Anti-cheat support for custom builds

From Multi Theft Auto: Wiki

This page is meant to be informative for the creators and maintainers of custom MTA builds or forked projects based on the MTA source code. We often get questions related to AC support for them.
Information contained on this page isn't relevant for the official MTA build or releases, or open-source contribution to the official MTA repository at https://github.com/multitheftauto/mtasa-blue

Custom MTA builds and forked projects (as a lot of russian ones exist) that made their own game platform using the MTA source code, will face some challenges relating to anti-cheat.


Anti-cheat (also called: AC) support is very limited on custom builds/forked projects, and may be dropped entirely in the future (this is actually being considered). You cannot rely on the MTA anti-cheat for your project, or the limited and very basic support that remains in netc.dll for custom projects.
We strongly advise that you write and implement your own anti-cheat.

If you cannot do that, and want to use the very limited anti-cheat offered to custom projects, even though we discourage it you can optimize it by the following steps/design choices to still get the most out of limited support (and not hinder it):


- Always use the latest version of netc.dll (closed-source) e.g from https://mirror.mtasa.com/bdata/netc.dll and https://mirror.mtasa.com/bdata/net.dll matching the master branch of your base MTA source used for fork, actually you can use the latest module always unless MTA commits changed bitstream code or you did
The "bdata" modules are specifically for custom builds & forks and fetched by running https://github.com/multitheftauto/mtasa-blue/blob/master/win-build.bat
- Never block MTAHQ/client or server traffic in your project



If you don't do this and don't have professional developers to write good anti-cheat, then your fork will be more infested with cheaters than other forks enjoying the limited anticheat protection.
A good approach is to write and implement (to your custom build) some of the 'missing' anticheat features yourself, see below:

AC missing on forks/custom builds:

  • No detection of changes to gta_sa code section
  • No detection of changes to certain gta_sa variables
  • SetElementData not protected against external changes
  • No detection against various Lua injection methods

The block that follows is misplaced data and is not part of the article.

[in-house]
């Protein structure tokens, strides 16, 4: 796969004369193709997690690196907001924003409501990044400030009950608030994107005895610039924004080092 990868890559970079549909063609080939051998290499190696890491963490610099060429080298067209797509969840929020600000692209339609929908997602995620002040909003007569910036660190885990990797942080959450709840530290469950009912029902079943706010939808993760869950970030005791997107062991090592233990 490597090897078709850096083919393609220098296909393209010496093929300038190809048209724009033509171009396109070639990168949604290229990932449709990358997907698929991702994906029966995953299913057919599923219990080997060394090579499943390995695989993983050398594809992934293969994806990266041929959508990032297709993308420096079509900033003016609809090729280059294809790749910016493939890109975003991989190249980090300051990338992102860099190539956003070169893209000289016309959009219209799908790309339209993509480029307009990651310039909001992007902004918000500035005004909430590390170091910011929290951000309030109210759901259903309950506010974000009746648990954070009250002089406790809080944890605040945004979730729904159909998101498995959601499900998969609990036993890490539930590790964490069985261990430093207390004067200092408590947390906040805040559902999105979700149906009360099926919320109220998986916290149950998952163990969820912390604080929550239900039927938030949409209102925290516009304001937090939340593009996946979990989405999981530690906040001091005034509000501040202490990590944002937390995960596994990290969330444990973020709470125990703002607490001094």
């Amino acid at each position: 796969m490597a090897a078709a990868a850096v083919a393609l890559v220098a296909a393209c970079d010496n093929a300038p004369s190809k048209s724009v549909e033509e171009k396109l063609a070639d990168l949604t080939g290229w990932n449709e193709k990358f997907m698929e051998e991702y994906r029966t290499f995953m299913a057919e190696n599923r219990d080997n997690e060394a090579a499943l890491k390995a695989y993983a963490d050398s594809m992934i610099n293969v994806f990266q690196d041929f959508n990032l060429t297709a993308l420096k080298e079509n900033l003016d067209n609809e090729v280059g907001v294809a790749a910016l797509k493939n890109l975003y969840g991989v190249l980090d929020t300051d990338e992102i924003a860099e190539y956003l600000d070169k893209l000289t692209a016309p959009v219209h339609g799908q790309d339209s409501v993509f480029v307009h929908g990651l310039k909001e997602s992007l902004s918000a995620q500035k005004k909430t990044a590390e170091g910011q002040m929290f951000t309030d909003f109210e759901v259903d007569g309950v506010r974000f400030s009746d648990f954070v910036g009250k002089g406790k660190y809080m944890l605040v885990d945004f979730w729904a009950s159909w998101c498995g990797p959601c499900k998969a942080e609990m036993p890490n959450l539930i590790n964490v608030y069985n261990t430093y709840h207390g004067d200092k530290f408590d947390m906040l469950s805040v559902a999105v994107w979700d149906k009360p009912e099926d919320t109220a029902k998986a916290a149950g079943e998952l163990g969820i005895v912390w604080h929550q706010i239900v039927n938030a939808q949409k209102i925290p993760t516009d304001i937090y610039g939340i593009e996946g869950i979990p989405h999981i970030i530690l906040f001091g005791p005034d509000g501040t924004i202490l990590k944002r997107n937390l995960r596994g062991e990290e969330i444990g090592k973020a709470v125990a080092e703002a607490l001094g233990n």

• Much less AC heuristics and protection of internals
  • Continuous updates for all patched methods to write cheats based on (vulnerabilities) aren't guaranteed, although handpicked ones may occasionally land in custom project netc.dll updates.

This is one of the reasons why updating netc.dll to the latest offered version is beneficial.

  • MTA dll's aren't checked for modifications or remote hooking/memory writing


There are more things missing that we won't mention here, for security reasons.


The reason for limited support is that MTA AC is proprietary unlike MTA itself, and custom builds may do things differently that can set off AC and cause us to need to support custom builds, which we principally don't.
Therefore, laxing it up minimizes the issues that can arise, leaving custom builds a lot of freedom to do awkward things (such as incorrect practise and programming, hacky things) in networking layer or memory.
Basically, to keep it simple, custom projects can deviate in ways that requires adapting of the anti-cheat. Since our anti-cheat is closed source, you cannot do that, and our volunteers reasonably won't be customizing OUR anti-cheat for such projects.


Note: to visualise it, most of what works (for the 'limited' anti-cheat support that exists for custom projects) are some signature-based detections. No heuristics, patched methods, security by design and patched vulnerabilities.
Signature-based detections of known hacktools and cheats are the weakest possible, and the anti-cheat in the official MTA tackles the actual problem rather than using signatures.

Note: while AC in MTA official version is one of the strongest around, custom builds clearly do not benefit from it and are like a second SA-MP as a result; cheaters everywhere, even s0beit might work, etcetera.
So any project willing to take things seriously is advised to implement their own anti-cheat eventually, if they got developers experienced in that. Enough to eventually not rely on our limited one at all.
Until then, or until adding some hard checks to minimize the problem, you might need actual admins to use their eyes against (old-school) cheating.



Also, MTA takes pride in its good anti-cheat for official builds. When we see a video of blatant cheating on custom projects (such as the prevalent russian ones), we always facepalm ourselves because there it's just so much easier.
It is really sad to see that the maintainers of such projects aren't aware of the risks and actual situation, so that's why we are documenting it on this wiki page now. ===